Various aquatic worms induce injuries by traumatic or poisonous mechanisms, through bites or contact with the bristles on their bodies. Cercarial dermatitis, induced by non human-parasitizing schistosomes in bathers and underwater divers, can also be observed in subjects working with freshwater for irrigation purposes (agricultural workers and rice growers). Clinical manifestations are observed in allergic subjects. Leeches, that inhabit freshwaters, inject an anticoagulant and other antigenic substances with their bites: in allergic subjects there may be the onset of urticarial, blistering or necrotic and even anaphylactic reactions. The Polychaeta venom apparatus is present in the bristles and jaws, and can induce local skin reactions and anaphylactic reactions. Fishermen using lines can present with a peculiar contact dermatitis of the fingertips and nails of the hands, due to the coelomic liquid of a marine annelid worm used as bait. Larva migrans cutanea (“creeping eruption”), induced by the migration of nematode larvae through the skin, presents with linear erythemato-papular lesions, slightly raised above the surrounding skin. Oncocerciasis, caused by a nematode, affects the skin and eyes (“river blindness”). Skin manifestations can show a morphological evolution over time. Acute erythemato-papulous exanthematic pruriginous eruptions evolve to diffuse lichenification and, in a further phase, to hypotrophy or atrophy and hypo- and achromic lesions (a “leopard skin appearance”). Delayed skin complaints can manifest with onchocercomata, while involvement of the lymph nodes leads to elephantiasis of the genitalia.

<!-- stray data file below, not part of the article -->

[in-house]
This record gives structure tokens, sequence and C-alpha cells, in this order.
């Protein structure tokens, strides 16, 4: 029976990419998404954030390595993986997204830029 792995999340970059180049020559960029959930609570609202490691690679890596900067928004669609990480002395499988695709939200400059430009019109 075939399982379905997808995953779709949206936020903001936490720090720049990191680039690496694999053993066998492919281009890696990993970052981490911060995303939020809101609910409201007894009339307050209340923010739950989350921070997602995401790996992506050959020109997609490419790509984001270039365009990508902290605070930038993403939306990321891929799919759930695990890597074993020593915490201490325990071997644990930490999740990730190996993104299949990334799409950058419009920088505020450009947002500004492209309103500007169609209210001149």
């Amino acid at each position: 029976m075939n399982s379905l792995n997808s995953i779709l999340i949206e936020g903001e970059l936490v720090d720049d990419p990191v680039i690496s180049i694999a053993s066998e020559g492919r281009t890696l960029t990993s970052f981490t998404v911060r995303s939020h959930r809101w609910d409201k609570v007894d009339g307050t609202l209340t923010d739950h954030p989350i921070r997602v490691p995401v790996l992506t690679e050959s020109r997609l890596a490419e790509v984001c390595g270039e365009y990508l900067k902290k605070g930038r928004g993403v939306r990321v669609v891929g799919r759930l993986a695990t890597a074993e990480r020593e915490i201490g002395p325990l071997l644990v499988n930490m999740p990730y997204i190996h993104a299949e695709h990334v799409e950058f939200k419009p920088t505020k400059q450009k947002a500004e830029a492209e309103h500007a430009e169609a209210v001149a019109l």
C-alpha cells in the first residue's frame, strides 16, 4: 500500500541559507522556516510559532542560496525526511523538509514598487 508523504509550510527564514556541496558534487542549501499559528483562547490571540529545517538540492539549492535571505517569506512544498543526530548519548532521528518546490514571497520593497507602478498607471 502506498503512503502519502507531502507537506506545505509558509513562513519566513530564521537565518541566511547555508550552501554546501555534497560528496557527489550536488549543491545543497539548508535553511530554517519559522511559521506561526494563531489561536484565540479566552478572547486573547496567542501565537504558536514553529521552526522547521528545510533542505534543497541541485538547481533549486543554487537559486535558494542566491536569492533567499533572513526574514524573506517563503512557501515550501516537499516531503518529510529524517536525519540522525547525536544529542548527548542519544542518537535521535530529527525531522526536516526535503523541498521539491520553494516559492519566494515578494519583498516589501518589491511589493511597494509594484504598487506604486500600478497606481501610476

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|Titolo:||Dermatitis caused by aquatic worms|
|Data di pubblicazione:||2016|
|Appare nelle tipologie:||2.1 Contributo in volume (Capitolo o Saggio)|